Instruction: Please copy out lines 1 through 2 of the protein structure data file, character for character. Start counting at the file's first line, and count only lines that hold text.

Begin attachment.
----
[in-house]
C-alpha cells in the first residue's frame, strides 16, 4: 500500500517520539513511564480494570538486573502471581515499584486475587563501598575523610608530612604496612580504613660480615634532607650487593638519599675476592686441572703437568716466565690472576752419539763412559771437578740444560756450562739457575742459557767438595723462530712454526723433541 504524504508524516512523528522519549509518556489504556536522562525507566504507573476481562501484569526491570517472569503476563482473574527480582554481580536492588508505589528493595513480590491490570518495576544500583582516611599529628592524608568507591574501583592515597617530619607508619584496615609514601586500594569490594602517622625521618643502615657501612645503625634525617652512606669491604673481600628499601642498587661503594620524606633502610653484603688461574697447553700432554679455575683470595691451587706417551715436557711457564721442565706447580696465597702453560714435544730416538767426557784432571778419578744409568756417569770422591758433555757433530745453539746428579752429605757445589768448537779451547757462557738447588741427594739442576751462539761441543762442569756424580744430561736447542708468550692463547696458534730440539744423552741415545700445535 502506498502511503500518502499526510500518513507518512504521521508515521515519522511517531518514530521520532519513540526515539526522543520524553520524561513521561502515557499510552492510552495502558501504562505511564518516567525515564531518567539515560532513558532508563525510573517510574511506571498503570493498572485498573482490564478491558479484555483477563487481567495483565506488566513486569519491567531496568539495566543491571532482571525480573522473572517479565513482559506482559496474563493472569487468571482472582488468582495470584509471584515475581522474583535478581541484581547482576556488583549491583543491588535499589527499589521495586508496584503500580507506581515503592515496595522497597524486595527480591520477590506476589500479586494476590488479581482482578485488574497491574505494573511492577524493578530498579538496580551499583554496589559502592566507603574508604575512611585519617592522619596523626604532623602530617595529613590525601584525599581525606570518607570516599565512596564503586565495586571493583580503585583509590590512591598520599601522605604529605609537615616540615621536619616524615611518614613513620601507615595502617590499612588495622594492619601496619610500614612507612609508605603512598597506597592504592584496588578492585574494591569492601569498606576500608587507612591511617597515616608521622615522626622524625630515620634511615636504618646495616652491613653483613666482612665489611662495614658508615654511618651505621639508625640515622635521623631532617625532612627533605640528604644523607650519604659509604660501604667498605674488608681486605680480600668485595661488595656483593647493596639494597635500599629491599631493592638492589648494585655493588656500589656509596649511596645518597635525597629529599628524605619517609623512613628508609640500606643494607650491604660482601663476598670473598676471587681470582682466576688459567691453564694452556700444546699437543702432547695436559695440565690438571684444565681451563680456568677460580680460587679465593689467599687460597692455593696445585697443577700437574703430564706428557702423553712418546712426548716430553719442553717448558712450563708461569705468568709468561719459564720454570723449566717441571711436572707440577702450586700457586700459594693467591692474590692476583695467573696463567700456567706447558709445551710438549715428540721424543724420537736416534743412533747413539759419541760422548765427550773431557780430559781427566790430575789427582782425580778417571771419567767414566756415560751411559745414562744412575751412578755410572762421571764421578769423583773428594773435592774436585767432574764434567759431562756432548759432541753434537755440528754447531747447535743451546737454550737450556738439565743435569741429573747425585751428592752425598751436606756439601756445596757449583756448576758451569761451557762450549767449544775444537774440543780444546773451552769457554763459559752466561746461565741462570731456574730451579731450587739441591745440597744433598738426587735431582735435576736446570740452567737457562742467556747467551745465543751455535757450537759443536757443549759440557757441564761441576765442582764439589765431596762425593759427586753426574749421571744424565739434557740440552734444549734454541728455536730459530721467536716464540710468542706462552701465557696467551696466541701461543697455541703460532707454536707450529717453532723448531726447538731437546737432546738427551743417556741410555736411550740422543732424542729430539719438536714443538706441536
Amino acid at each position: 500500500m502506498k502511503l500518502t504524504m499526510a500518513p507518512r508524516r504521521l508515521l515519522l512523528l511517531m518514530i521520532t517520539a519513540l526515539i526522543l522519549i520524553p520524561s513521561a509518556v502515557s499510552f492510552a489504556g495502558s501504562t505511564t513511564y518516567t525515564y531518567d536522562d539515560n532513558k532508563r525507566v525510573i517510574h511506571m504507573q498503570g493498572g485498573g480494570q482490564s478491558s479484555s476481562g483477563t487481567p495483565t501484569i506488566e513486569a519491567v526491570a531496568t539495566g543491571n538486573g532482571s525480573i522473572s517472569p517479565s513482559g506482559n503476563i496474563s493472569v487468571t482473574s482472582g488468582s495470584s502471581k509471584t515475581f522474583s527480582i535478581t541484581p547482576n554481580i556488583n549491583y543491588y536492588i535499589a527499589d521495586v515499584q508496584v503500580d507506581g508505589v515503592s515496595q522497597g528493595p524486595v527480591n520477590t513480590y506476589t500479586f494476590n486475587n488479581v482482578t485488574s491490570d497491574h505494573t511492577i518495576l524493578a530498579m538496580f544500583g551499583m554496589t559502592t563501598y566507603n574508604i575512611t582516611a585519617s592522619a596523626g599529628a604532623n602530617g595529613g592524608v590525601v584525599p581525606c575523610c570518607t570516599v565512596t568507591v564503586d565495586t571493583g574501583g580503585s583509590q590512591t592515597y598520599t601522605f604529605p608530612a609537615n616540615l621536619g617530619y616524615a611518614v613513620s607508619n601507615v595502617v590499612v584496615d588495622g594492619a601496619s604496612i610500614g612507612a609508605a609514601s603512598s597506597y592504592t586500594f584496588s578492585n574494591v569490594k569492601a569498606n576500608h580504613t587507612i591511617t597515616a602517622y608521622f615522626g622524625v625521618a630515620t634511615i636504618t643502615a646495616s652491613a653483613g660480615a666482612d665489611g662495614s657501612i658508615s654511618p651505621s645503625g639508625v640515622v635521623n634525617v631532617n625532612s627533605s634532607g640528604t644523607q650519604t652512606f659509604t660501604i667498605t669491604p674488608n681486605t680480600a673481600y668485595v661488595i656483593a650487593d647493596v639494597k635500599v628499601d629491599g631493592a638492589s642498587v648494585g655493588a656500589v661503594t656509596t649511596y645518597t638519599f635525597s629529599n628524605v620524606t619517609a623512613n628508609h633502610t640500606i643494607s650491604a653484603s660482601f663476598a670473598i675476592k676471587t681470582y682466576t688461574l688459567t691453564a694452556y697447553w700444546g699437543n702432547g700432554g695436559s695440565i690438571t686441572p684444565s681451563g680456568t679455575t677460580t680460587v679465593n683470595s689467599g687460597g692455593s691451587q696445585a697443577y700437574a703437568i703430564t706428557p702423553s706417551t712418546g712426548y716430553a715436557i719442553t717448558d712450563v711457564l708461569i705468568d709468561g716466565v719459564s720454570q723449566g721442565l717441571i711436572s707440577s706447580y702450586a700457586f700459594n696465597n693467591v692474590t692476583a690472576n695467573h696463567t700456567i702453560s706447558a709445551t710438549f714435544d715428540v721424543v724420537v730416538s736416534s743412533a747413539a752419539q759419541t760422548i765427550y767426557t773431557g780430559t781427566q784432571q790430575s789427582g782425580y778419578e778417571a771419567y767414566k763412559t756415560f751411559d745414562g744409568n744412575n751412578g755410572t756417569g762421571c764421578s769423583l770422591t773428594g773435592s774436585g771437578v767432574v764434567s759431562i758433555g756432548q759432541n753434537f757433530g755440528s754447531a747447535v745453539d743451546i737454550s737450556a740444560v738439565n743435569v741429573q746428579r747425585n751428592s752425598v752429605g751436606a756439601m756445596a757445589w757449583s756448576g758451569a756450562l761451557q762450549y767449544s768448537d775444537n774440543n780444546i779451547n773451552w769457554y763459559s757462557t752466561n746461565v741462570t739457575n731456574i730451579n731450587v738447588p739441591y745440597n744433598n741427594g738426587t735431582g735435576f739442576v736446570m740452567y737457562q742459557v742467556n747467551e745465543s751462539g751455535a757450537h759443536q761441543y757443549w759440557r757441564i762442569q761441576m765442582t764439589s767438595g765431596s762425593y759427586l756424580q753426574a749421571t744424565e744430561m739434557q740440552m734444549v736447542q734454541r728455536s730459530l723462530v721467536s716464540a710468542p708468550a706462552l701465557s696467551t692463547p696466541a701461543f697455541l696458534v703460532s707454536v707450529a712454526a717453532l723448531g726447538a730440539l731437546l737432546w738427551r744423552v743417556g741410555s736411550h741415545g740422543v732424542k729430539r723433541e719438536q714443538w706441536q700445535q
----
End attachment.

[in-house]
C-alpha cells in the first residue's frame, strides 16, 4: 500500500517520539513511564480494570538486573502471581515499584486475587563501598575523610608530612604496612580504613660480615634532607650487593638519599675476592686441572703437568716466565690472576752419539763412559771437578740444560756450562739457575742459557767438595723462530712454526723433541 504524504508524516512523528522519549509518556489504556536522562525507566504507573476481562501484569526491570517472569503476563482473574527480582554481580536492588508505589528493595513480590491490570518495576544500583582516611599529628592524608568507591574501583592515597617530619607508619584496615609514601586500594569490594602517622625521618643502615657501612645503625634525617652512606669491604673481600628499601642498587661503594620524606633502610653484603688461574697447553700432554679455575683470595691451587706417551715436557711457564721442565706447580696465597702453560714435544730416538767426557784432571778419578744409568756417569770422591758433555757433530745453539746428579752429605757445589768448537779451547757462557738447588741427594739442576751462539761441543762442569756424580744430561736447542708468550692463547696458534730440539744423552741415545700445535 502506498502511503500518502499526510500518513507518512504521521508515521515519522511517531518514530521520532519513540526515539526522543520524553520524561513521561502515557499510552492510552495502558501504562505511564518516567525515564531518567539515560532513558532508563525510573517510574511506571498503570493498572485498573482490564478491558479484555483477563487481567495483565506488566513486569519491567531496568539495566543491571532482571525480573522473572517479565513482559506482559496474563493472569487468571482472582488468582495470584509471584515475581522474583535478581541484581547482576556488583549491583543491588535499589527499589521495586508496584503500580507506581515503592515496595522497597524486595527480591520477590506476589500479586494476590488479581482482578485488574497491574505494573511492577524493578530498579538496580551499583554496589559502592566507603574508604575512611585519617592522619596523626604532623602530617595529613590525601584525599581525606570518607570516599565512596564503586565495586571493583580503585583509590590512591598520599601522605604529605609537615616540615621536619616524615611518614613513620601507615595502617590499612588495622594492619601496619610500614612507612609508605603512598597506597592504592584496588578492585574494591569492601569498606576500608587507612591511617597515616608521622615522626622524625630515620634511615636504618646495616652491613653483613666482612665489611662495614658508615654511618651505621639508625640515622635521623631532617625532612627533605640528604644523607650519604659509604660501604667498605674488608681486605680480600668485595661488595656483593647493596639494597635500599629491599631493592638492589648494585655493588656500589656509596649511596645518597635525597629529599628524605619517609623512613628508609640500606643494607650491604660482601663476598670473598676471587681470582682466576688459567691453564694452556700444546699437543702432547695436559695440565690438571684444565681451563680456568677460580680460587679465593689467599687460597692455593696445585697443577700437574703430564706428557702423553712418546712426548716430553719442553717448558712450563708461569705468568709468561719459564720454570723449566717441571711436572707440577702450586700457586700459594693467591692474590692476583695467573696463567700456567706447558709445551710438549715428540721424543724420537736416534743412533747413539759419541760422548765427550773431557780430559781427566790430575789427582782425580778417571771419567767414566756415560751411559745414562744412575751412578755410572762421571764421578769423583773428594773435592774436585767432574764434567759431562756432548759432541753434537755440528754447531747447535743451546737454550737450556738439565743435569741429573747425585751428592752425598751436606756439601756445596757449583756448576758451569761451557762450549767449544775444537774440543780444546773451552769457554763459559752466561746461565741462570731456574730451579731450587739441591745440597744433598738426587735431582735435576736446570740452567737457562742467556747467551745465543751455535757450537759443536757443549759440557757441564761441576765442582764439589765431596762425593759427586753426574749421571744424565739434557740440552734444549734454541728455536730459530721467536716464540710468542706462552701465557696467551696466541701461543697455541703460532707454536707450529717453532723448531726447538731437546737432546738427551743417556741410555736411550740422543732424542729430539719438536714443538706441536